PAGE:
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The role of human cytochrome P-450 IIE1 (P-450 IIE1) in the oxidation of a number of suspect carcinogens was examined by using a variety of approaches, including (1) selective inhibition of catalytic activity in human liver microsomes by diethyldithiocarbamate, which was found to be a selective mechanism-based inactivator of P-450 IIE1, (2) correlation of rates of different catalytic activities with each other and with chlorzoxazone 6-hydroxylation, an indicator of P-450 IIE1, in human liver microsomes, (3) demonstration of catalytic activity in reconstituted systems containing purified human P-450 IIE1, and (4) immunoinhibition of catalytic activity in human liver microsomes with rabbit anti-human P-450 IIE1. The results collectively indicate that P-450 IIE1 is a major catalyst of the oxidation of benzene, styrene, CCl4, CHCl3, CH2Cl2, CH3Cl, CH3CCl3, 1,2-dichloropropane, ethylene dichloride, ethylene dibromide, vinyl chloride, vinyl bromide, acrylonitrile, vinyl carbamate, ethyl carbamate, and trichloroethylene. Levels of P-450 IIE1 can vary considerably among individual humans--the availability of chlorzoxazone as a noninvasive probe of human P-450 IIE1 and of disulfiram (oxidized diethyldithiocarbamate) as an inhibitor may facilitate discernment of the in vivo significance of human P-450 IIE1 as a factor in the bioactivation and detoxication of these cancer suspects. Further, many investigations with diethyldithiocarbamate, disulfiram, and ethanol in humans and experimental animals may be interpreted in light of mechanisms involving P-450 IIE1.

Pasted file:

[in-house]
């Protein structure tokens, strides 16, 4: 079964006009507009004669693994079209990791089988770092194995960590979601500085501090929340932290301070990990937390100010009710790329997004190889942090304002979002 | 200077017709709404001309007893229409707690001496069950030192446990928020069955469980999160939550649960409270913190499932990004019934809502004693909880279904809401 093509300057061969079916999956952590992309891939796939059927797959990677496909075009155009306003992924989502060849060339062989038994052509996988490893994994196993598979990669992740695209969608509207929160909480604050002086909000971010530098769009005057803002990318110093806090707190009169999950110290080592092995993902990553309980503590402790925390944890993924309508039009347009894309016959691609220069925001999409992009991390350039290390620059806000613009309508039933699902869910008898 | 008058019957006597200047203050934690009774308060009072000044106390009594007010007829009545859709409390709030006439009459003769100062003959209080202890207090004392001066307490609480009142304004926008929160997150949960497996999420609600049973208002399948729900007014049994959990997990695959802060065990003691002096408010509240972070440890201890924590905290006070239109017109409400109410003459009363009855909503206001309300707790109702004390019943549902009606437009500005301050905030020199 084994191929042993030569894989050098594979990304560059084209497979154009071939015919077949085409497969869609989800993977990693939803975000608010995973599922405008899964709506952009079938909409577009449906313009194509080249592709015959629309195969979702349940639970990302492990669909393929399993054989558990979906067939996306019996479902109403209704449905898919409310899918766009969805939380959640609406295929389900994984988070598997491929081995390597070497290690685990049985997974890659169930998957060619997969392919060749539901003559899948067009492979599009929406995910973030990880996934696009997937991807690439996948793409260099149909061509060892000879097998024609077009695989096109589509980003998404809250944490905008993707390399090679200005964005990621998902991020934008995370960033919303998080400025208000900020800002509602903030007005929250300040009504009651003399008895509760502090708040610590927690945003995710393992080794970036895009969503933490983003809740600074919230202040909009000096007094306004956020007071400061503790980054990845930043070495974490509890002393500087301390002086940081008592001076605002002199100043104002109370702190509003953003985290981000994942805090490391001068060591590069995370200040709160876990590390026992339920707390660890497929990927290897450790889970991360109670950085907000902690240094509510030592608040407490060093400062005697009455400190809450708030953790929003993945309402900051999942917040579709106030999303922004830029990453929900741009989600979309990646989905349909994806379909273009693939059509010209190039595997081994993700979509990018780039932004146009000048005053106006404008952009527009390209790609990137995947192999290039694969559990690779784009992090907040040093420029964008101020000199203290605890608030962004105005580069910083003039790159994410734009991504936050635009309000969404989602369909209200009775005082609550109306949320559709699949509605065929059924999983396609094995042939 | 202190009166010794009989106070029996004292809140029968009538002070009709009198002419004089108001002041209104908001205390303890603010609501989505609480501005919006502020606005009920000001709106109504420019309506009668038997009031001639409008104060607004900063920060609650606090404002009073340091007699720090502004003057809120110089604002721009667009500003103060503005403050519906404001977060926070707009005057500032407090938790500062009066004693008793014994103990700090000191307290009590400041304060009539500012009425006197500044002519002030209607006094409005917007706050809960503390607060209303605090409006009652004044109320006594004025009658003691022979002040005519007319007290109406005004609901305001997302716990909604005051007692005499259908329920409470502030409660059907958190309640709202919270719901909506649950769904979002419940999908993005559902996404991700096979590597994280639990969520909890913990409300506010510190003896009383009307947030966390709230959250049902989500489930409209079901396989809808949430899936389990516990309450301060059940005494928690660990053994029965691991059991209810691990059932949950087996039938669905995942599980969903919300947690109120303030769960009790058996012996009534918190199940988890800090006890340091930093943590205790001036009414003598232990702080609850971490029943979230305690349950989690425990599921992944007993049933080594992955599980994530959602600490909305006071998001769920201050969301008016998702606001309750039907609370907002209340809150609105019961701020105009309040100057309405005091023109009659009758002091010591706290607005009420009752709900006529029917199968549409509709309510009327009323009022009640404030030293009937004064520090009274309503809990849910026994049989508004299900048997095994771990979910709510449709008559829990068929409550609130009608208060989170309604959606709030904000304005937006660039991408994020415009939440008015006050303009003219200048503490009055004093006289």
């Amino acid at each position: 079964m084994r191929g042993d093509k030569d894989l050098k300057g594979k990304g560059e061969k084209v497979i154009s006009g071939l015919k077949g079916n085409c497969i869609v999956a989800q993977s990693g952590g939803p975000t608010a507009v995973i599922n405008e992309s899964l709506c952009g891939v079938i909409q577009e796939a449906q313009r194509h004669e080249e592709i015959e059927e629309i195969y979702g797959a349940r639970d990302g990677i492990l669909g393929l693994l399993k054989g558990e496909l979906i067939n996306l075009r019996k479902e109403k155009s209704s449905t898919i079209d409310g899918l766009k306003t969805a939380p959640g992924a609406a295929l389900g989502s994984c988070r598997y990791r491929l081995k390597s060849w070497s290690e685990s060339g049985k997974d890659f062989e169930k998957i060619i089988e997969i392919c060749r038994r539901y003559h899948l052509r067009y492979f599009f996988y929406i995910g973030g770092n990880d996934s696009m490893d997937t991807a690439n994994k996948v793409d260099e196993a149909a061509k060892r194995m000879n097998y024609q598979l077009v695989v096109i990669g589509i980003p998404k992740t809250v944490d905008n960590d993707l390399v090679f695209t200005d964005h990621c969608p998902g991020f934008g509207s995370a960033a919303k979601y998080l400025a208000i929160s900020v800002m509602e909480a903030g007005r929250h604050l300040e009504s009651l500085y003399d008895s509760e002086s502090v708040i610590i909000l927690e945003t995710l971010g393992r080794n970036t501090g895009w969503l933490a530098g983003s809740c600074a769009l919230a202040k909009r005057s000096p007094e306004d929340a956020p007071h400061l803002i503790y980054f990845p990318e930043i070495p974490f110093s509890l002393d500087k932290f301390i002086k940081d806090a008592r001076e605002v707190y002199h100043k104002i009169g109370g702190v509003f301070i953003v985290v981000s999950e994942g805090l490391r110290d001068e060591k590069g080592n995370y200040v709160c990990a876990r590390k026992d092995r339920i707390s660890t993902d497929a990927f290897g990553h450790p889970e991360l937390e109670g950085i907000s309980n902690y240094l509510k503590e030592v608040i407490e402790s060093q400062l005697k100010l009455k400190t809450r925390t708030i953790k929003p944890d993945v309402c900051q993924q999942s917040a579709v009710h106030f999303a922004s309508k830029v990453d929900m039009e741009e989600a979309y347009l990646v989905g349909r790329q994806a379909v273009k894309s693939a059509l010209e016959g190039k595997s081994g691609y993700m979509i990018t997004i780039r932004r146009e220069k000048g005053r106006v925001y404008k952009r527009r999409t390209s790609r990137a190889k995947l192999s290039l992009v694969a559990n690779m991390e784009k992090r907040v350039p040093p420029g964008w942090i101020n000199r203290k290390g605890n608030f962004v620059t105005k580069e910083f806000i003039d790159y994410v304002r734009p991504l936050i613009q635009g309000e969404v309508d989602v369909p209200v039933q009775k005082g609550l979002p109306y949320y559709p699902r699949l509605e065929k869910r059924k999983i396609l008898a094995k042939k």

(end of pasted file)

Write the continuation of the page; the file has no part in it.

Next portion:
Rat and human lung microsomal cytochrome P-450 (P-450) enzymes have been characterized with regard to their catalytic activities towards several xenobiotic chemicals, including procarcinogens, in different microsomal preparations. Rat lung microsomal P-450s were more active than the human P-450s in catalyzing most of the monooxygenation reactions. Human lung microsomal P-450 was solubilized and purified. Human lung microsomes contain approximately 10 pmol of P-450/mg of protein, on the basis of Fe2+.CO versus Fe2+ difference spectra of the eluates obtained from an octylamino-agarose column. The partially purified P-450 preparations from two human lung microsomal samples showed high activities for the conversion of both (+)- and (-)-isomers of 7,8-dihydroxy-7,8-dihydrobenzo(a)pyrene to genotoxic products. After DEAE-cellulose column chromatography, a partially purified P-450 fraction containing polypeptides of Mr 52,000 and 58,000 was obtained from the early fraction of the octylamino-agarose column eluate, and an electrophoretically homogeneous protein having a molecular weight of approximately 52,000 was recovered from a latter fraction. The amino-terminal amino acid sequences of the two peptides in the earlier fraction were determined; neither polypeptide appears to resemble any known P-450 protein. The protein from the latter octylamino-agarose fraction was immunoreactive with anti-rat P-450 1A2 and anti-human P-450 1A2 but not with antibodies raised against other P-450 enzymes or autoimmune antibodies that specifically recognize human P-450 1A2. A tryptic peptide was isolated from the preparation, and the amino acid sequence matched that of human P-450 1A1 perfectly (residues 31-48) but not that of human P-450 1A2. All of nine human lung microsomal samples examined contained proteins that were immunoreactive with rabbit anti-rat P-450 1A2 and catalyzed the activation of 7,8-dihydroxy-7,8-dihydrobenzo(a)pyrene. The activities could be inhibited by rabbit anti-rat P-450 1A2 and, to a lesser extent, by anti-rat P-450 1A1. The addition of 7,8-benzoflavone caused inhibition or stimulation, depending upon the particular human lung microsomal preparation. Thus, this work clearly shows that human lung microsomes contain at least two major P-450 enzymes; human P-450 1A1 is present in lungs and can actually catalyze the activation of environmental procarcinogens, including polycyclic aromatic hydrocarbons.